queue.max_bytes setting to configure the total capacity of the queue on
disk. The following example sets the total capacity of the queue to 8gb:
queue.type: persisted queue.max_bytes: 8gb
With these settings specified, Logstash will buffer events on disk until the size of the queue reaches 8gb. When the queue is full of unACKed events, and the size limit has been reached, Logstash will no longer accept new events.
Each input handles back pressure independently. For example, when the beats input encounters back pressure, it no longer accepts new connections and waits until the persistent queue has space to accept more events. After the filter and output stages finish processing existing events in the queue and ACKs them, Logstash automatically starts accepting new events.
Durability is a property of storage writes that ensures data will be available after it’s written.
When the persistent queue feature is enabled, Logstash will store events on disk. Logstash commits to disk in a mechanism called checkpointing.
To discuss durability, we need to introduce a few details about how the persistent queue is implemented.
First, the queue itself is a set of pages. There are two kinds of pages: head pages and tail pages. The head page is where new events are written. There is only one head page. When the head page is of a certain size (see
queue.page_capacity), it becomes a tail page, and a new head page is created. Tail pages are immutable, and the head page is append-only.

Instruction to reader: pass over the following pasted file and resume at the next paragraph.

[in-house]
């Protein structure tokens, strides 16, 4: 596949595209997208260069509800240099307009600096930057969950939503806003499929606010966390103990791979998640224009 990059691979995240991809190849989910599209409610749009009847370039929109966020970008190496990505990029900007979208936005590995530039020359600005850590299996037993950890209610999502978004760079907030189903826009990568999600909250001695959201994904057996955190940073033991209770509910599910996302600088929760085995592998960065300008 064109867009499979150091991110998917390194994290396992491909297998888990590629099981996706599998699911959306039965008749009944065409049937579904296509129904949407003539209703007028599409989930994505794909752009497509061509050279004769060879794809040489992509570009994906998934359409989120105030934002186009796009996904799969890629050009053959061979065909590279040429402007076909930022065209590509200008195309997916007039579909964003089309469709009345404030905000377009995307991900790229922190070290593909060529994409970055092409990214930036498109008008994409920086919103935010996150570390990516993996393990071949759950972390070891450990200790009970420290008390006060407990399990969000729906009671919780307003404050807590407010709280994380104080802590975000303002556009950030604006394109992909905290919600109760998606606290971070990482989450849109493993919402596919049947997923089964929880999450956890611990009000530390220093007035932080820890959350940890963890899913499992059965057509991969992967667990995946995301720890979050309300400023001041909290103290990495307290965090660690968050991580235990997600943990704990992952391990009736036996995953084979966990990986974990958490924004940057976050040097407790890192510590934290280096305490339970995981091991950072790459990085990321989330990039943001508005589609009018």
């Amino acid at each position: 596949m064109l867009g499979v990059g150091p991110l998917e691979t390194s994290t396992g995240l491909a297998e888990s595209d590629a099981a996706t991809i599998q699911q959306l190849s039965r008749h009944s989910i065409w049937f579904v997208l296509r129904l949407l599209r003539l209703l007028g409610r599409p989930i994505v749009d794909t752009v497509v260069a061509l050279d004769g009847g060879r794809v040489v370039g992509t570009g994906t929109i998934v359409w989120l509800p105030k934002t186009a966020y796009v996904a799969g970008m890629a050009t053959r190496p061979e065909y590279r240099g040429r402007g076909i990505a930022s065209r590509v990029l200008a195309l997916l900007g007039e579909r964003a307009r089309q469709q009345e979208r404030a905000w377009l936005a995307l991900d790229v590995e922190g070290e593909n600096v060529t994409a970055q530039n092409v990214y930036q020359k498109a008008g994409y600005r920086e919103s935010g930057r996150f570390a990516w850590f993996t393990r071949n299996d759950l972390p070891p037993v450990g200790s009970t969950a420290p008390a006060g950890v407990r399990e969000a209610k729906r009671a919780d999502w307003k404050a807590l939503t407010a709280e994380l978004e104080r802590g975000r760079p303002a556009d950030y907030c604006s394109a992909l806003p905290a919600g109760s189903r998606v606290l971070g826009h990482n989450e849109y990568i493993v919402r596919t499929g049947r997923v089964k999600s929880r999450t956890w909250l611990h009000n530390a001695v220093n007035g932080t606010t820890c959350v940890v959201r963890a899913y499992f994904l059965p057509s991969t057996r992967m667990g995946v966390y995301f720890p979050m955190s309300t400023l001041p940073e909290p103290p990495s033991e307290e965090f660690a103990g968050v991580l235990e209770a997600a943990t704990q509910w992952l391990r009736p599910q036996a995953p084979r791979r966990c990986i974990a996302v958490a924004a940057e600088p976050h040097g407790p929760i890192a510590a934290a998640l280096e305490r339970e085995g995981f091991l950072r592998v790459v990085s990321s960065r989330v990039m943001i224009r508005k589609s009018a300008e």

Second, the queue records details about itself (pages, acknowledgements, etc) in a separate file called a checkpoint file.
When recording a checkpoint, Logstash will:
- Call fsync on the head page.
- Atomically write to disk the current state of the queue.
The process of checkpointing is atomic, which means any update to the file is saved if successful.
If Logstash is terminated, or if there is a hardware-level failure, any data that is buffered in the persistent queue, but not yet checkpointed, is lost.
You can force Logstash to checkpoint more frequently by setting
queue.checkpoint.writes. This setting specifies the maximum number of events
that may be written to disk before forcing a checkpoint. The default is 1024. To
ensure maximum durability and avoid losing data in the persistent queue, you can
queue.checkpoint.writes: 1 to force a checkpoint after each event is
written. Keep in mind that disk writes have a resource cost. Setting this value
1 can severely impact performance.
On disk, the queue is stored as a set of pages where each page is one file. Each page can be at most
queue.page_capacity in size. Pages are deleted (garbage collected) after all events in that page have been ACKed. If an older page has at least one event that is not yet ACKed, that entire page will remain on disk until all events in that page are successfully processed. Each page containing unprocessed events will count against the
queue.max_bytes byte size.